The very first piece of clothing I made once I started sewing in earnest was a Grainline Scout Tee. It's become an indispensable staple, along with its knit sister, the Lark Tee. I appreciate the simplicity of the designs (everyday wear, hurray!) and the well-written instructions.
Last month, I decided to make Grainline's Lakeside Pajamas for our hot Montana summers. I. Love. Them. They have enough design to make them interesting, but are simple enough for a novice like me to sew up with no problem. This has been one of the few patterns I've cut and sewn straight from the box - no alterations needed. There is something so satisfying about having a pattern that just fits, right off the bat.
When making a shirt or a dress, I usually I have to make the top one size and then grade out a size or two below the waist. With the Lakeside PJs, I was able to make the top in a size 6 and the bottoms in a size 10. (Try doing that with ready-to-wear!) I double-checked all of my measurements and then followed the sizing guidelines, and ta-da, they fit like a dream. As tempting as it was to make the entire set in a size 6 (oh hi, vanity!), I'm relieved that I actually made the size that was recommended for me; believe me, carefully sized and drafted patterns are not to be taken for granted!
The shorts required a leap of faith. You have to attach most of the bias binding to the edges of each piece before you sew up any major seams, which makes it really difficult to make adjustments once you're underway. (Of course you could baste or pin the shorts together without the binding before you get started for a rough idea of fit, but did I think to do that? Of course not!) The method for sewing on the binding and then assembling the shorts seems confusing at first glance. But I dutifully followed the instructions step by step, and, as promised, it all worked out beautifully.
I made these PJs with Art Gallery's Sunday Clippings Voile. Because it is so silky and lightweight, the Art Gallery Voile was a little slippery, but I used a new needle and took my time, and I was able to handle the fabric with very few problems. If you haven't sewn with Art Gallery fabrics yet, you are in for a treat. The quilting cottons are finer and softer than most quilting cottons, and the voiles are even finer than Liberty of London (in my opinion). AND, Art Gallery voiles make great blouses. Our customer, Debrah Fosket wore her lovely Vogue blouse to the shop the other day and graciously agreed to be photographed.
I highly recommend these jammies -- and of course I'm partial to the super-soft voile. They're comfortable, cute, and a fairly quick sew (especially if you use pre-made bias binding like this). Plus, either the shorts or the tank top can stand alone in the right fabric. No one needs to know that they're a pajama pattern! I'm already planning a light summer tank top with this pretty rayon and some casual shorts with this sweet tencel.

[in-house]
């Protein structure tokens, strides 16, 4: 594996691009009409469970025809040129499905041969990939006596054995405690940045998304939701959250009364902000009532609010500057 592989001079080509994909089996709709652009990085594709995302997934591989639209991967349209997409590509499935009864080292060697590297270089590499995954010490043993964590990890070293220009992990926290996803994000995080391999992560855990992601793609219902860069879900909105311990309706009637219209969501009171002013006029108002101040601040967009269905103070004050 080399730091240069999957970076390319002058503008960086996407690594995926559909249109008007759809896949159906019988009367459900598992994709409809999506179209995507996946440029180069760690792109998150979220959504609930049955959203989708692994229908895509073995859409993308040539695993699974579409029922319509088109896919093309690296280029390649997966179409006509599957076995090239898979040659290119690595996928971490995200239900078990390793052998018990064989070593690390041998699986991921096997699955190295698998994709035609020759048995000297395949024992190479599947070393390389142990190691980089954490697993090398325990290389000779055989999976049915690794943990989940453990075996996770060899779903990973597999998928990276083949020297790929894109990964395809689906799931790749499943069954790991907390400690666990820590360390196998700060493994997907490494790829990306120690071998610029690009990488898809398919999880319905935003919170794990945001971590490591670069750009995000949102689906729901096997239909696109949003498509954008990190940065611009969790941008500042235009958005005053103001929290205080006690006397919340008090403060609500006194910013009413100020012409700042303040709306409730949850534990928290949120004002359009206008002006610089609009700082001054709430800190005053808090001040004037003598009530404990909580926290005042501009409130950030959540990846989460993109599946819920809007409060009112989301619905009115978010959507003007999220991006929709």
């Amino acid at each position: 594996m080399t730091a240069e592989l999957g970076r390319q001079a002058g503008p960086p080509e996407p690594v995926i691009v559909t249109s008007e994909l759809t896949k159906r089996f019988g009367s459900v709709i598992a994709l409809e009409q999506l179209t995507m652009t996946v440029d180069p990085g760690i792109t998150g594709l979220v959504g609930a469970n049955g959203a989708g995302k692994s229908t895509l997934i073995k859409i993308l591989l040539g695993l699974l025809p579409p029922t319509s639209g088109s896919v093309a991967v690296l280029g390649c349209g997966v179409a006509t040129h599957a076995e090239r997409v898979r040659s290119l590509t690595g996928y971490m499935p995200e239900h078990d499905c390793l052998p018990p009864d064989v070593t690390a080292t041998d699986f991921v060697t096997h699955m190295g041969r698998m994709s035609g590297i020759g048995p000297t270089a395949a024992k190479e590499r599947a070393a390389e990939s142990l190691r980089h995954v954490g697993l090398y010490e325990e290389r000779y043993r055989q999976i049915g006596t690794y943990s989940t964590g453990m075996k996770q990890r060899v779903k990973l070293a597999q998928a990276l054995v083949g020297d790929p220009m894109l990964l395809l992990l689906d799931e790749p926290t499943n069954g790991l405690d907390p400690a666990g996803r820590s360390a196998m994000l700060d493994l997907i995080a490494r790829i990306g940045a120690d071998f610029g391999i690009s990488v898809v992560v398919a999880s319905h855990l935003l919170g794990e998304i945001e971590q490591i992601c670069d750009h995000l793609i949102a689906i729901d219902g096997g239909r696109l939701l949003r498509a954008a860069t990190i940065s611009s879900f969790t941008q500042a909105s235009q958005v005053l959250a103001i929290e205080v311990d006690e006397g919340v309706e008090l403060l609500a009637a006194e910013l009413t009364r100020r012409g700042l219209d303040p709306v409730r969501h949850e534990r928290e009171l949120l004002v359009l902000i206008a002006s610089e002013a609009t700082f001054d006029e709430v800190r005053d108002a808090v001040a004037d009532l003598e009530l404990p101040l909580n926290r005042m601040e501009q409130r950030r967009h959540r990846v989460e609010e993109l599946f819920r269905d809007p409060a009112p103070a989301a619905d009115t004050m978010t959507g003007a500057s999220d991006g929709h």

I have had a difficult 2 months at work, so during this month's photo shoot with Andrea Jones, I pulled out some pre-blog makes. I found myself falling in love all over again with Colette Patterns' Sencha and Beignet.
The Colette Sewing Handbook helped me take up garment sewing again. Sarai's description of simple pattern alterations was a revelation for me. Now, many books and classes later, I still refer to The Colette Sewing Handbook and feel thankful to Sarai for bringing home sewing to the hipster world (because I'm such a cool hipster! Hah!).
I also love Colette Patterns' detailed and clear instructions. They made me feel like a pro when I was just re-entering the sewing world. You can't see it, but the Beignet skirt has the most pro-looking lining, and Sarai walks the sewer through easy steps to make it.
AND....One more wonderful thing about Colette patterns -- they are drafted almost exactly to my shape. Despite Sarai's wonderful alteration teachings, I don't have to alter her patterns at all.
I recently stitched a McCall's 2818 princess-seamed top in a princess-y pink fabric. It's the top I wanted to teach as a class, but no one signed up. I carefully altered and fitted the tissue:
....And matched the pattern. I find cutting out in a single layer the best way to match a pattern perfectly.
I have a beautifully matched pattern, but the top turned out too big. Easy to fix by deepening the side seams, but, whoops! Although I did try the top on repeatedly during the sewing process, I had trouble gauging the fit because the top closed in the back. Next time, I will ask Fred to pin the back closed each time I check the fit. The fabric has some stretch to it.
McCall's 2818 is a Palmer/Pletsch pattern, and I could tell Pati Palmer worked hard on the drafting and the instructions. The process felt more like sewing up a Colette Pattern than sewing up a Big 4 pattern. In other words, everything fit together perfectly, and the sewing order and "Pro Tips" made me feel like a star seamstress. I definitely recommend this pattern. You will see more versions if springtime ever comes to the Rockies.